A group of Democratic U.S. senators have asked three major manufacturers of smartphones to block free access to an application they say helps drivers avoid local police, and they say BlackBerry's maker has agreed.
In a letter to the manufacturers dated Tuesday, the senators expressed concern that the phone application could contribute to drunk driving.
“We appreciate the technology that has allowed millions of Americans to have information at their fingertips,” a copy of the letter reads, “but giving drunk drivers a free tool to evade checkpoints, putting innocent families and children at risk, is a matter of public concern.”
The letter asked the companies “to make these applications unavailable.” It was sent to iPhone maker Apple Inc., Android developer Google Inc. and BlackBerry creator Research in Motion Ltd.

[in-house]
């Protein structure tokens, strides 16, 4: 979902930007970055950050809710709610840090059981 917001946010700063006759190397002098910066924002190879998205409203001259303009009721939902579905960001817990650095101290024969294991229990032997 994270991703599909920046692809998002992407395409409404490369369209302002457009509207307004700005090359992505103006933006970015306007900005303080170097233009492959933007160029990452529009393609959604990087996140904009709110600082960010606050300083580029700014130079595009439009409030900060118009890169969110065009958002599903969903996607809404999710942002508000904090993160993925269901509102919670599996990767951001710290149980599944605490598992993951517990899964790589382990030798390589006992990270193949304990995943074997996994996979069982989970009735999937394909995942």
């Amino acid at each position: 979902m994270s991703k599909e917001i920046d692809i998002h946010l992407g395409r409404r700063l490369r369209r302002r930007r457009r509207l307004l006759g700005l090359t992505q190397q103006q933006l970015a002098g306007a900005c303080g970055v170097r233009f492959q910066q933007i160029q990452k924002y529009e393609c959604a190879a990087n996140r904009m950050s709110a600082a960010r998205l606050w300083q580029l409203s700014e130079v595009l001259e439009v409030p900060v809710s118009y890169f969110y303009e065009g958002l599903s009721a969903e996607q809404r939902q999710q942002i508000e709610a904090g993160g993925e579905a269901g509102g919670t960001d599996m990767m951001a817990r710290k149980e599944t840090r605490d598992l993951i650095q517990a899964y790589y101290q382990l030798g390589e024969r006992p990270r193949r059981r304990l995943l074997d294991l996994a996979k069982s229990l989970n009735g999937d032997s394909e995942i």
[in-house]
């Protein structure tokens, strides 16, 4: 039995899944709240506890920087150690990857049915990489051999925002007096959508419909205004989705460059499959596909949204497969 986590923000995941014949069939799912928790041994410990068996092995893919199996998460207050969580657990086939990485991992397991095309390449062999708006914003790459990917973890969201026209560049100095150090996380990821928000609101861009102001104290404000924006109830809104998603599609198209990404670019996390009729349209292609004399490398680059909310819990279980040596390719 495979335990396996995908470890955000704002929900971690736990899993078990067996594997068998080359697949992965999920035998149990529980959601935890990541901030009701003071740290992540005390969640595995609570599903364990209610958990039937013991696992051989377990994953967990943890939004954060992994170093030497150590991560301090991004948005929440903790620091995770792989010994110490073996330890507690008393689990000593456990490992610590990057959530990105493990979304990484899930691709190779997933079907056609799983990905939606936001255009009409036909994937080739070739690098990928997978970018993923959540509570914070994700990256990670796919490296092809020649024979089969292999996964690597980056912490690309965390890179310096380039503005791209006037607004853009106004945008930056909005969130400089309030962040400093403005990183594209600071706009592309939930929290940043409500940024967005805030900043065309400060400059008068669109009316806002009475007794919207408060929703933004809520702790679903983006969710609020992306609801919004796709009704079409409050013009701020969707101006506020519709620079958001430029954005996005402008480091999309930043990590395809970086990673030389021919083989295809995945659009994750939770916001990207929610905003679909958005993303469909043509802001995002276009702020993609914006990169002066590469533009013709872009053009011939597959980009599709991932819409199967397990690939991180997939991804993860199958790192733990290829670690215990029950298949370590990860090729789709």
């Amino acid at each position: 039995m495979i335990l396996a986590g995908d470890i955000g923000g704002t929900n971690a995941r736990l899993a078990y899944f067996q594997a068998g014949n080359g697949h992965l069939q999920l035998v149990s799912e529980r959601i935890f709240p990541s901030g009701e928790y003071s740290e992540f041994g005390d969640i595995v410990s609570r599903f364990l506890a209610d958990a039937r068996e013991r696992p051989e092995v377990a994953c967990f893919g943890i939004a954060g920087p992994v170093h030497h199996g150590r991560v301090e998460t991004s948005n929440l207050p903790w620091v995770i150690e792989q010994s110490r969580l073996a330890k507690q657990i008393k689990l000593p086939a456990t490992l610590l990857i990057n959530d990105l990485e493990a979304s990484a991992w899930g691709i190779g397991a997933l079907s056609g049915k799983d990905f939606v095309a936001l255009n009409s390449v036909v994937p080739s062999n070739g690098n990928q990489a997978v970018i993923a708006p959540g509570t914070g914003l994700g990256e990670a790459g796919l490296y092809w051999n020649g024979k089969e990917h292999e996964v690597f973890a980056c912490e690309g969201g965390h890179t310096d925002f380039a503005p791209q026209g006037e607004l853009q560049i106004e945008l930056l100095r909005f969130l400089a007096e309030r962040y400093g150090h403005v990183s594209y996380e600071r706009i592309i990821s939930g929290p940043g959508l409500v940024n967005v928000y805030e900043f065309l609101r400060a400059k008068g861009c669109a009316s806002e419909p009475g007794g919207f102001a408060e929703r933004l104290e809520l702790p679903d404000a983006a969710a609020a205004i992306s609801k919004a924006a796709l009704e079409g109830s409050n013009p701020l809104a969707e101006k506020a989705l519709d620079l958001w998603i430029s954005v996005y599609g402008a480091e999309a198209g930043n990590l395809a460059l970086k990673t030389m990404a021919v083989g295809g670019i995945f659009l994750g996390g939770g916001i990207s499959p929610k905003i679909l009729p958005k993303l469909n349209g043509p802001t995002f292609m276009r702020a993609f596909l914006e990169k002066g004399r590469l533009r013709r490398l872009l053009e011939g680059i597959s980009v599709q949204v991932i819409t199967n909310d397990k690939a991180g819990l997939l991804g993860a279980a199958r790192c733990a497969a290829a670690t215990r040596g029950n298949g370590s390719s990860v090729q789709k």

Several media outlets including USA Today have reported on the applications, which have names such as iRadar and Trapster. At least some of the applications rely on user-generated databases, which detail the locations of red-light cameras, drunk-driving checkpoints and other “enforcement areas.”
The senators said in a statement that Research in Motion has agreed to “remove from their online store applications that help drunk drivers evade police.” A message left with the company was not immediately returned.
Still, Fox News quoted one application maker today as saying that downloads jumped sharply after senators drew attention to the issue.